One of my worse – or better, depending on your viewpoint – features is my tendency to run off on tangents. I’m not sure why this happens, unless it’s just that I find following paths to see where they end more interesting than continuing along a set course to a defined destination. This is, in any case, a highly indulgent habit, and one which I will indubitably have to shed once I get my degree and need to find a real (academic) job.
Case in point: a colleague asked me what I thought about diplomatic letterbooks (ie. copybooks of diplomatic correspondence): why are these made?
Asking me anything can result in Pratchettian philosopher-length response times, and my answer duly expanded into a small-scale investigation into letterbooks, including a comparison of the correspondence of Sir Charles Cornwallis (English ambassador in Madrid, 1605-1610) and Sir Robert Cecil as seen in original letters and letterbooks found in no less than five archives, and several collections within most of them..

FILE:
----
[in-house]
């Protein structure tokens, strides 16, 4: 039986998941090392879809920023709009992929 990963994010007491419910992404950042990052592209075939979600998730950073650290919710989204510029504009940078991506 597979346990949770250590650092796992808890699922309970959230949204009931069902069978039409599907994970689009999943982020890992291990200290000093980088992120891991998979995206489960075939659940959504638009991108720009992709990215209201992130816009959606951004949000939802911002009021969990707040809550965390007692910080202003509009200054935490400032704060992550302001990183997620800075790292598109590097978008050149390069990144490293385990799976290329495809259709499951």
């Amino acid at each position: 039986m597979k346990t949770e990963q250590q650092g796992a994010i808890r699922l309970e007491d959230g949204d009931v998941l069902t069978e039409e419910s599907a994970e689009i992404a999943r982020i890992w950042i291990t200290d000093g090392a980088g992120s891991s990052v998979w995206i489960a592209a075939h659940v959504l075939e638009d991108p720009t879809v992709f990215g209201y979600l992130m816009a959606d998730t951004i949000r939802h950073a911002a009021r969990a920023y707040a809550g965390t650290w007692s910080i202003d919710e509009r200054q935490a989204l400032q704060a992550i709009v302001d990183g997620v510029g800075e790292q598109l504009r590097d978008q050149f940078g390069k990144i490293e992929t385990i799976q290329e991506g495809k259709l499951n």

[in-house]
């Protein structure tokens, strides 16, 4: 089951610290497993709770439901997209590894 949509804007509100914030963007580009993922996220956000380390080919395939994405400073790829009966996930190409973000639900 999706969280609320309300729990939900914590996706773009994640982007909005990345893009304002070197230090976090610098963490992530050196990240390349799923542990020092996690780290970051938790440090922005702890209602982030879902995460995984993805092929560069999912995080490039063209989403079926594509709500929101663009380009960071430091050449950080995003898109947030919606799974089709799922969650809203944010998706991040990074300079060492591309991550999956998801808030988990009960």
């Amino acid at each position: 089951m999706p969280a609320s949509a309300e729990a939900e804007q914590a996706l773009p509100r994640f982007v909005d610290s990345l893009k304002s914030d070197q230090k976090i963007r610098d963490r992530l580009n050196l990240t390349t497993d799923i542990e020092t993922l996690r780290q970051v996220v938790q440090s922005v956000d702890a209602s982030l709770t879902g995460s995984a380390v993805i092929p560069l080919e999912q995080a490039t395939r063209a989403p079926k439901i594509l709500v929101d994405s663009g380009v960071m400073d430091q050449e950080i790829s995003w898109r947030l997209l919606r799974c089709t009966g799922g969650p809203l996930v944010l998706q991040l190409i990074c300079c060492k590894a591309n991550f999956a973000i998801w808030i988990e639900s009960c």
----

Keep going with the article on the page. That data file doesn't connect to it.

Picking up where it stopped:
I think the results are fairly interesting, and point to much work that could be done on this front. (For one thing, perhaps Henry Woudhuysen’s claim that we still know next to nothing about Early Modern English letter-writing practices isn’t that far off the truth, after all.) But this took at least a day of my time, and frankly I can’t afford to do this kind of thing any more. Yet ultimately I can’t be overly upset with my behaviour, for I tend to think of procrastination as definitely containing the pro-element, meaning that it is WORK just as whatever-you-should-be-doing-instead is work. And thus the results of procrastinatory activities are bits of research in their own right.
This is all fine & dandy, but yeah. Prioritization. Not one of my strengths.